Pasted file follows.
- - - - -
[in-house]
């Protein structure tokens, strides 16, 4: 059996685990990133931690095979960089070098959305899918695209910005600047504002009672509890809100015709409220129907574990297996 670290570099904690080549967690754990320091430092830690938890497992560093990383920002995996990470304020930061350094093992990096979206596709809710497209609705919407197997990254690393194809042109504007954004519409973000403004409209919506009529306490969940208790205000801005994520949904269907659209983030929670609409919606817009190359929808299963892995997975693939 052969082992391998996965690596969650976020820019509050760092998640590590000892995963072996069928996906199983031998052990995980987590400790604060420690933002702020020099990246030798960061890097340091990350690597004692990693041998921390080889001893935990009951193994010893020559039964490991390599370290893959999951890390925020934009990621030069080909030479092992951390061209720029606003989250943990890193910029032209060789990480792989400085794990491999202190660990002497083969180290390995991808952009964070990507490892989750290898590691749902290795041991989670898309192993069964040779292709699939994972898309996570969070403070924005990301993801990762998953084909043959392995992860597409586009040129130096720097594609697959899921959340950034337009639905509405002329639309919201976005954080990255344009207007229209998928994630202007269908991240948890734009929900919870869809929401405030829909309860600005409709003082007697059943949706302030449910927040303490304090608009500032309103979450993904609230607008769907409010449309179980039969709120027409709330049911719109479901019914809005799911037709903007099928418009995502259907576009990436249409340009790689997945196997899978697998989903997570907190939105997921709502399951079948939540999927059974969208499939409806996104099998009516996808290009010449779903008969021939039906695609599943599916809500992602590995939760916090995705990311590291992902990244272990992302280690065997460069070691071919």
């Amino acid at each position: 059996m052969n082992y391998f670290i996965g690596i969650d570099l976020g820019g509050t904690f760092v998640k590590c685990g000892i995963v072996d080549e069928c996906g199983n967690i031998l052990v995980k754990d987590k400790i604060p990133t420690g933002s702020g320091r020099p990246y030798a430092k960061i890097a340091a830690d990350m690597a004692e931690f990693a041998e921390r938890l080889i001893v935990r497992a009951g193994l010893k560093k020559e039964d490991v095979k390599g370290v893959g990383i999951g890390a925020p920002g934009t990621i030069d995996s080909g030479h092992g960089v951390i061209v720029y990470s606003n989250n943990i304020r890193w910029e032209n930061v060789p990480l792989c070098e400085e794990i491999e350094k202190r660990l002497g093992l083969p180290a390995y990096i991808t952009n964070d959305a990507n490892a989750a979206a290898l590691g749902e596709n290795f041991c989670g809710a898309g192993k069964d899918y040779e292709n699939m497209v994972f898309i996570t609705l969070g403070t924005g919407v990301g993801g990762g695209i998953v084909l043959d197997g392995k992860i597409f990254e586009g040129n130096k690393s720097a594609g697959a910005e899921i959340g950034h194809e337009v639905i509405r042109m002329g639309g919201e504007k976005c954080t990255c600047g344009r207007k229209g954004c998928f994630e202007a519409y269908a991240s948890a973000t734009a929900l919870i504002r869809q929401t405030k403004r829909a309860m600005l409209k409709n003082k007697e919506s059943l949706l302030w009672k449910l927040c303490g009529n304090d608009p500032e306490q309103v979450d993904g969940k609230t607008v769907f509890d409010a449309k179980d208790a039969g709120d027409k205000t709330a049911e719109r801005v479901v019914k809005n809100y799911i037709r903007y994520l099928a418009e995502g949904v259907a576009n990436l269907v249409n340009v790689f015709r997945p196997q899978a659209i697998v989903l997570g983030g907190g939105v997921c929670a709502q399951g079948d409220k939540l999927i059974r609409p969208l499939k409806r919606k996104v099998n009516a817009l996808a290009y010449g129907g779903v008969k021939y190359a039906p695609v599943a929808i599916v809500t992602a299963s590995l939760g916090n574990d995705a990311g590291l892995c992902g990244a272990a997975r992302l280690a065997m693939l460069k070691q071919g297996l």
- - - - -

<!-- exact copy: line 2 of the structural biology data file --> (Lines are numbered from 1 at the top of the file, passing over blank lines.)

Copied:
């Protein structure tokens, strides 16, 4: 059996685990990133931690095979960089070098959305899918695209910005600047504002009672509890809100015709409220129907574990297996 670290570099904690080549967690754990320091430092830690938890497992560093990383920002995996990470304020930061350094093992990096979206596709809710497209609705919407197997990254690393194809042109504007954004519409973000403004409209919506009529306490969940208790205000801005994520949904269907659209983030929670609409919606817009190359929808299963892995997975693939 052969082992391998996965690596969650976020820019509050760092998640590590000892995963072996069928996906199983031998052990995980987590400790604060420690933002702020020099990246030798960061890097340091990350690597004692990693041998921390080889001893935990009951193994010893020559039964490991390599370290893959999951890390925020934009990621030069080909030479092992951390061209720029606003989250943990890193910029032209060789990480792989400085794990491999202190660990002497083969180290390995991808952009964070990507490892989750290898590691749902290795041991989670898309192993069964040779292709699939994972898309996570969070403070924005990301993801990762998953084909043959392995992860597409586009040129130096720097594609697959899921959340950034337009639905509405002329639309919201976005954080990255344009207007229209998928994630202007269908991240948890734009929900919870869809929401405030829909309860600005409709003082007697059943949706302030449910927040303490304090608009500032309103979450993904609230607008769907409010449309179980039969709120027409709330049911719109479901019914809005799911037709903007099928418009995502259907576009990436249409340009790689997945196997899978697998989903997570907190939105997921709502399951079948939540999927059974969208499939409806996104099998009516996808290009010449779903008969021939039906695609599943599916809500992602590995939760916090995705990311590291992902990244272990992302280690065997460069070691071919």